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Twin engine plane into hangar in Addison, Texas, at least 10 dead

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Twin engine plane into hangar in Addison, Texas, at least 10 dead

Old 19th Aug 2019, 23:00
  #41 (permalink)  
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Yes, the rudder boost assists in the objective of keeping below the 150lb, but the root cause is the asymmetry. As the Kingair increased in size over the years and got more powerful engines the asymmetric forces increased at OEI T/O. It wasn't fitted to the early KingAirs with smaller engines, but on later models / variants it's mandatory. It may also be that the aircraft actually just runs out of rudder without AFX. That's a Beech test pilot question.
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Old 20th Aug 2019, 07:09
  #42 (permalink)  
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Rudder Boost

Just in reference to the above post and not to the accident. I was once conducting a pre-buy survey C of A test flight on a B200. I was not rated so had a rated guy fly the aircraft. When I shut down the right engine, at altitude, the rudder boost ran away in the wrong direction towards the failed engine. The pilot flying, a normal type rated pilot, did not cope and I recovered the aircraft when I took control from him at an extreme attitude. However it was controllable if you are sharp. The fault was a capillary hole in the rubber boost valve membrane so it acted like a venturi and the rubber membrane was sucked rather than pushed.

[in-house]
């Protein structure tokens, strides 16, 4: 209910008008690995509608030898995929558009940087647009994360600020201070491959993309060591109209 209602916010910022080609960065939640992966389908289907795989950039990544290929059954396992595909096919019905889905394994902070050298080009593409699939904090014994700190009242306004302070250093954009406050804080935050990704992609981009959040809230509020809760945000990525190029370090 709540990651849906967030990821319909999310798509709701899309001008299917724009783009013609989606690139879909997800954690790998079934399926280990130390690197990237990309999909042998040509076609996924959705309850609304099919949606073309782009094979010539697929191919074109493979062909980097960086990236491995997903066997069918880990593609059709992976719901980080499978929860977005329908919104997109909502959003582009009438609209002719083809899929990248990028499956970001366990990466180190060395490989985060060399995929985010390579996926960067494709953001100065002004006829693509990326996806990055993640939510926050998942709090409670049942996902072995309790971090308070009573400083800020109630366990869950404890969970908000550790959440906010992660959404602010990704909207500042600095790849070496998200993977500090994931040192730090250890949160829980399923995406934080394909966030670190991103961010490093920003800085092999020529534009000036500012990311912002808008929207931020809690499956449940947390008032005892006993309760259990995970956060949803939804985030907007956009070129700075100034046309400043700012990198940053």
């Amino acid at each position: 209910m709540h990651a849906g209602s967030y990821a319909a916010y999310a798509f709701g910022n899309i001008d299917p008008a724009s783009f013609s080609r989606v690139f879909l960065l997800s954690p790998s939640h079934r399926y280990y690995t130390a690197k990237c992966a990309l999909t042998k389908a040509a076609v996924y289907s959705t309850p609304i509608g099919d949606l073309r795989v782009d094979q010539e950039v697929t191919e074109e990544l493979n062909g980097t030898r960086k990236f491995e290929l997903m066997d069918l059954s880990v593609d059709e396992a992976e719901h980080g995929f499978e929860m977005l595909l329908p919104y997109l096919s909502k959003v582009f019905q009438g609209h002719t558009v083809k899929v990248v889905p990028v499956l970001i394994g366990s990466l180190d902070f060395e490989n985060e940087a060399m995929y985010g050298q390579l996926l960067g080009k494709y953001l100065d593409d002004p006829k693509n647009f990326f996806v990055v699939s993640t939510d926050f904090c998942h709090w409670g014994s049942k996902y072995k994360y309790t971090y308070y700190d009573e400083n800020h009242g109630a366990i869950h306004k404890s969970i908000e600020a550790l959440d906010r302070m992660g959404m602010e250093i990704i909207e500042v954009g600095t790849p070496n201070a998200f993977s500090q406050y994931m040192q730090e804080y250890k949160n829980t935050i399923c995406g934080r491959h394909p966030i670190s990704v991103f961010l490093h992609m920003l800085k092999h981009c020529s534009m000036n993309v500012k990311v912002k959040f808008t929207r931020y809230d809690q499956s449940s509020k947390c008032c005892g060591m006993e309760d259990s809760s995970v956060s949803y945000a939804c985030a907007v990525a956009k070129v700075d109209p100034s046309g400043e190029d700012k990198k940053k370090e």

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Old 4th Aug 2020, 19:59
  #43 (permalink)  
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NTSB Docket
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Old 5th Aug 2020, 06:26
  #44 (permalink)  
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A question that has me puzzled. The KingAir docket (Post 43) mentions that at the instant of engine failure the pilot initially applied wrong corrective rudder before reverting to correct rudder. At least, that is how I read it.

Memories fade or can fool you, but at one stage in my career I was a flying instructor on the turbo-prop HS 748.

It was equipped with Rolls Royce Dart engines. I was training another pilot. After lift off I closed the left engine throttle quite quickly to simulate an engine failure.